This post was created by a member of Edutopia's community. If you have your own #eduawesome tips, strategies, and ideas for improving education, share them with us.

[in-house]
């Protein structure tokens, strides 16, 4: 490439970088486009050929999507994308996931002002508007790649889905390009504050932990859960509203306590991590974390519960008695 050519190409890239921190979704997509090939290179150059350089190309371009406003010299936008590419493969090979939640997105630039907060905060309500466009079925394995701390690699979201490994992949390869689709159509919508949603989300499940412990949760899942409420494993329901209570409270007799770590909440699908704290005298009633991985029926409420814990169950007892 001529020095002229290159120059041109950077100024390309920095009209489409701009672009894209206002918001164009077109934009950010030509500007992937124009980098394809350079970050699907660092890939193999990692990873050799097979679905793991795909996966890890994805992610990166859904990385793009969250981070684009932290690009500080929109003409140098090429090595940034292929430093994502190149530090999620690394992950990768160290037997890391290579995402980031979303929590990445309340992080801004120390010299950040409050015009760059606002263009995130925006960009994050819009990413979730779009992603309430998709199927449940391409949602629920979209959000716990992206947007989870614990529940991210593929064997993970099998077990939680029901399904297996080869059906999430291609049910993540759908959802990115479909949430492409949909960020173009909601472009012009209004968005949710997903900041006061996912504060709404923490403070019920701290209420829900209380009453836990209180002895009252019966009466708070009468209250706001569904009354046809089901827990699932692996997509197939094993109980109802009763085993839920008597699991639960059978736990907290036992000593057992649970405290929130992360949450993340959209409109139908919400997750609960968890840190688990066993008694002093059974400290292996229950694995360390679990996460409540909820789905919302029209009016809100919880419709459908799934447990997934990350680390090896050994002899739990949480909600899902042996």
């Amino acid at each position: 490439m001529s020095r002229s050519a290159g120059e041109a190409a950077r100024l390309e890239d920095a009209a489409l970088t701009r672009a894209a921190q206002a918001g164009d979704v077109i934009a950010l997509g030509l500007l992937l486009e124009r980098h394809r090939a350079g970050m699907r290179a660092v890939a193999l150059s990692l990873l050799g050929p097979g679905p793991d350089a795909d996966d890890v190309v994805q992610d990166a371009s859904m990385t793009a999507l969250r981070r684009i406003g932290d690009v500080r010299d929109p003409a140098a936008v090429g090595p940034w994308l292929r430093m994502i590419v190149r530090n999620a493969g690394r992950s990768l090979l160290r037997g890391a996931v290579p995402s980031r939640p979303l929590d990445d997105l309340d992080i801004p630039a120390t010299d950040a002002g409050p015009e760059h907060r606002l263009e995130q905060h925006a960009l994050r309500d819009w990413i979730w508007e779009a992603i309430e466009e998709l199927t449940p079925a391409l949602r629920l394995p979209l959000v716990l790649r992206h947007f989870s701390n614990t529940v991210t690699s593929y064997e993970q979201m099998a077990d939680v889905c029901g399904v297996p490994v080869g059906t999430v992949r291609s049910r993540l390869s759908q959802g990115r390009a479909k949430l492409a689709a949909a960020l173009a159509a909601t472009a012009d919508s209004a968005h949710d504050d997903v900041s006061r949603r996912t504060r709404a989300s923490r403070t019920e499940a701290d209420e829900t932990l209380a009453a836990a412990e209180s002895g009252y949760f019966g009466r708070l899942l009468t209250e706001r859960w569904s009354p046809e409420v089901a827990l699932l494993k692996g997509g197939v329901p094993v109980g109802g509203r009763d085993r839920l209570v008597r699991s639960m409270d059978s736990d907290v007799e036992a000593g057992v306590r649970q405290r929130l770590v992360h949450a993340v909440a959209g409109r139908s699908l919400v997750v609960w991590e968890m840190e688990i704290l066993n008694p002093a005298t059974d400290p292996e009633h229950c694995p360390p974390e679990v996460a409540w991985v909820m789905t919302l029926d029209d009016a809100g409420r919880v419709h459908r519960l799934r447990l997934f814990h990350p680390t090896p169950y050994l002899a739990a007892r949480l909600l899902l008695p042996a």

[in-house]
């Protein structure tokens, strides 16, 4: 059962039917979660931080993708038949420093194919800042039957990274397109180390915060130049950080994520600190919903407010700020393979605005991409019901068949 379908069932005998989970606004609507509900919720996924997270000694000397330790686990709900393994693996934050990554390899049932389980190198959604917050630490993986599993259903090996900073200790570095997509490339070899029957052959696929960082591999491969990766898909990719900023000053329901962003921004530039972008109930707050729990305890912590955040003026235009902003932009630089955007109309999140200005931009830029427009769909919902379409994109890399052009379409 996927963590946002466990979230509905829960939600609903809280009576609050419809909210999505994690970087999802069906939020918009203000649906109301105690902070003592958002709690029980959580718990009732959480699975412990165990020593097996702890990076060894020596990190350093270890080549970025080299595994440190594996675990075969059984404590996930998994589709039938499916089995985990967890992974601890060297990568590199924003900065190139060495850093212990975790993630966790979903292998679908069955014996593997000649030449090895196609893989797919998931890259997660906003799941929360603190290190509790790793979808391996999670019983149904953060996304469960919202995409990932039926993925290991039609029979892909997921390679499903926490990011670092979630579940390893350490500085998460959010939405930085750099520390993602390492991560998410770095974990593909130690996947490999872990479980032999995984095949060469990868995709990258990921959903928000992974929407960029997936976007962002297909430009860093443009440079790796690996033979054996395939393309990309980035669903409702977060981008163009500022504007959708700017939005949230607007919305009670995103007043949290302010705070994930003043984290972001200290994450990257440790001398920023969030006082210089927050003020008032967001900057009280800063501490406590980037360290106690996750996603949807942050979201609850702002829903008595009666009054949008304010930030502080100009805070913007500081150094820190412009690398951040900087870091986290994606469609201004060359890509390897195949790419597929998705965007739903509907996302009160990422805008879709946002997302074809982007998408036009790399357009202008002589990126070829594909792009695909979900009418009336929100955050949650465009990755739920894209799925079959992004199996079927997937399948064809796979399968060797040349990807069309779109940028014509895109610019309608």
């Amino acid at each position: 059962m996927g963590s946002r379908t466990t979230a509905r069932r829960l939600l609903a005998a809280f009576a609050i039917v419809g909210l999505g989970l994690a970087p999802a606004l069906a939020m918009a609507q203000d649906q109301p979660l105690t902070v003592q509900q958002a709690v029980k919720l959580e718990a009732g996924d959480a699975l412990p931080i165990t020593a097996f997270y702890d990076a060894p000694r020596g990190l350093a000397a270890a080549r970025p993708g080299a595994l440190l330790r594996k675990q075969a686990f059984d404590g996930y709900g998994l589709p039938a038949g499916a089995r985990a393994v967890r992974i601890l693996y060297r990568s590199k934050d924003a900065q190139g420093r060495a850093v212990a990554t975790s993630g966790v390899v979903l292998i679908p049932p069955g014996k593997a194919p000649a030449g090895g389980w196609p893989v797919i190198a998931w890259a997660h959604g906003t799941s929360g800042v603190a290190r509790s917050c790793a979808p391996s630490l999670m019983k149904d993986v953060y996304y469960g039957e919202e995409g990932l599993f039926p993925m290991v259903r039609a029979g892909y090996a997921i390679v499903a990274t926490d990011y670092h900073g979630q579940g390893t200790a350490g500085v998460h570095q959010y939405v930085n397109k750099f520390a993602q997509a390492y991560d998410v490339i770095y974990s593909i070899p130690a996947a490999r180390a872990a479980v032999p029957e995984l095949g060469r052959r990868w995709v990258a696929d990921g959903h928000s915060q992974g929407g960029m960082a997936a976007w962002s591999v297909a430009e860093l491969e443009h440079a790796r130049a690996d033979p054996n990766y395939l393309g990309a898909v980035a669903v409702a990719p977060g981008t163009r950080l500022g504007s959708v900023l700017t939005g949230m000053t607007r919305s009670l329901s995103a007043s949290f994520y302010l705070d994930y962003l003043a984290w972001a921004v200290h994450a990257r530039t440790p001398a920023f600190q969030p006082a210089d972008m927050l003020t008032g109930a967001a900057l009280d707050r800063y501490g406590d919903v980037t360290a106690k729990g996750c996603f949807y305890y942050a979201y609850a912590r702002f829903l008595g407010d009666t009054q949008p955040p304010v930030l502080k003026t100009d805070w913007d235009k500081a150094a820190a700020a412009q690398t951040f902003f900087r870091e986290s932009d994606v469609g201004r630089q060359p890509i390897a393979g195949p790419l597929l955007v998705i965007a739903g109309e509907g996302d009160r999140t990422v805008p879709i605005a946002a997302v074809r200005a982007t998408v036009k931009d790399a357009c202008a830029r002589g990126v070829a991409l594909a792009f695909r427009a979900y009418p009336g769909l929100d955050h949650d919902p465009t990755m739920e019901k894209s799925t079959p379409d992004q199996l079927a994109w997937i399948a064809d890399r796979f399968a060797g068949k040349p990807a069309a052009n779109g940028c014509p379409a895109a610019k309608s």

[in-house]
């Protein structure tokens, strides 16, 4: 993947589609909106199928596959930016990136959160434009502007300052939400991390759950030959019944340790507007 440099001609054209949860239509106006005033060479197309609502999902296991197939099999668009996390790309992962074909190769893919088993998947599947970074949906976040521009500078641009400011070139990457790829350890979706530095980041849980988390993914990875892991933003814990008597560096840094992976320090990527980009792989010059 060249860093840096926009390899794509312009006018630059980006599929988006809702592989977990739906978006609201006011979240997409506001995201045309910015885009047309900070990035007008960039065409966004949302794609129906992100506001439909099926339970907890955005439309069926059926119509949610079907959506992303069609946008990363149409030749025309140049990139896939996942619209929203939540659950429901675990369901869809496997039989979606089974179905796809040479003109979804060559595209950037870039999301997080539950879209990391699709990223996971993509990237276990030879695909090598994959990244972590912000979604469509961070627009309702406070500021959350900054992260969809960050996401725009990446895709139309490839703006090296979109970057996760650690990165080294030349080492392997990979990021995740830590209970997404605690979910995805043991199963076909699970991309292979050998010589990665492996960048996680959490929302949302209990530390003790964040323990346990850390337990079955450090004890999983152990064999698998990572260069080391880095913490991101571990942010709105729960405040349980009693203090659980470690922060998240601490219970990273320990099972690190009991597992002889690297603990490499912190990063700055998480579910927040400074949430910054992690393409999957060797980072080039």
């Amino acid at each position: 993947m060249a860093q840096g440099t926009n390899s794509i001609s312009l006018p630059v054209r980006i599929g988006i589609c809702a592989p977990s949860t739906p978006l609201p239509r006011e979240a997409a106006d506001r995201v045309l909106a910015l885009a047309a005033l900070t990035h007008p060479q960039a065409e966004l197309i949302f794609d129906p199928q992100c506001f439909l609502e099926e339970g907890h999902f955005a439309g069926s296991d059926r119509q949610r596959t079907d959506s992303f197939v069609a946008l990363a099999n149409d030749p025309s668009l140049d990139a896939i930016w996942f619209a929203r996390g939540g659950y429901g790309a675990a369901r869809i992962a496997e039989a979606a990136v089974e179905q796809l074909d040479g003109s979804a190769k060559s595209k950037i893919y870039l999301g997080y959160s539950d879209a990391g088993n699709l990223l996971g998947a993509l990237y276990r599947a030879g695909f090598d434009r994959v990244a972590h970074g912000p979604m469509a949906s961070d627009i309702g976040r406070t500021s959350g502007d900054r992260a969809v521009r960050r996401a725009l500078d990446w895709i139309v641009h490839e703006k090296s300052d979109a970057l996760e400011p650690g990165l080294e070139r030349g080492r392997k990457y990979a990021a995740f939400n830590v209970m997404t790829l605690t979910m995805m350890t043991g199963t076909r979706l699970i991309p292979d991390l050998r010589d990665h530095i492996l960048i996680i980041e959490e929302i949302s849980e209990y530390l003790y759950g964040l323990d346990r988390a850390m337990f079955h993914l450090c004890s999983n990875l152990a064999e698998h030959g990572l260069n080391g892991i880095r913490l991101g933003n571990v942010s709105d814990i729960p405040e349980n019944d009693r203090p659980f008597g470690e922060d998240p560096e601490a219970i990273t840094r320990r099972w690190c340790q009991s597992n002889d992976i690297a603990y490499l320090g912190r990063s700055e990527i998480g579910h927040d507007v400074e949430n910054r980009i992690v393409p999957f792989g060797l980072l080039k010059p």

Rather than the "don't smile before Christmas" attitude that some new teachers are encouraged to take on, I started out smiling on the first day. I take a similar approach to discipline. Rather than running a hard-lined disciplinarian environment, I see myself as a facilitator of a learning community. 95% of my students are respectful and take direction with no problems; when prompted or called on shenanigans, they get to work. That being said, I have a few kids who are not as invested in learning as others (to put it kindly). I've been "differentiating" my instruction and discipline for these few partly because I feel that I'm responsible for them and partly because I don't want to give them the gift of leaving class. More often than not I end up expending extra energy on these few just to get less-than-basic work out of them. It's been weeks and weeks, but still there feels like a respect deficit. I've tried being continually respectful and providing extra copies of assignments, extending deadlines etc. I simply want these kids to read or write something, but I feel that sending them to the office is all I can do next. My fear is that they will go to the office get a slap on the wrist and simply come back more angry than before. My administration is sending a clear message that I won't be viewed negatively for "failing" to contain these students, but I still feel like I'm missing out on something I could be doing. Deep down, I feel like the only time it's truly necessary to send a kid to a principal is when they are a danger to my class. To what point am I responsible for EVERY student's learning? What did you do in your first year with tough kids who didn't want to work?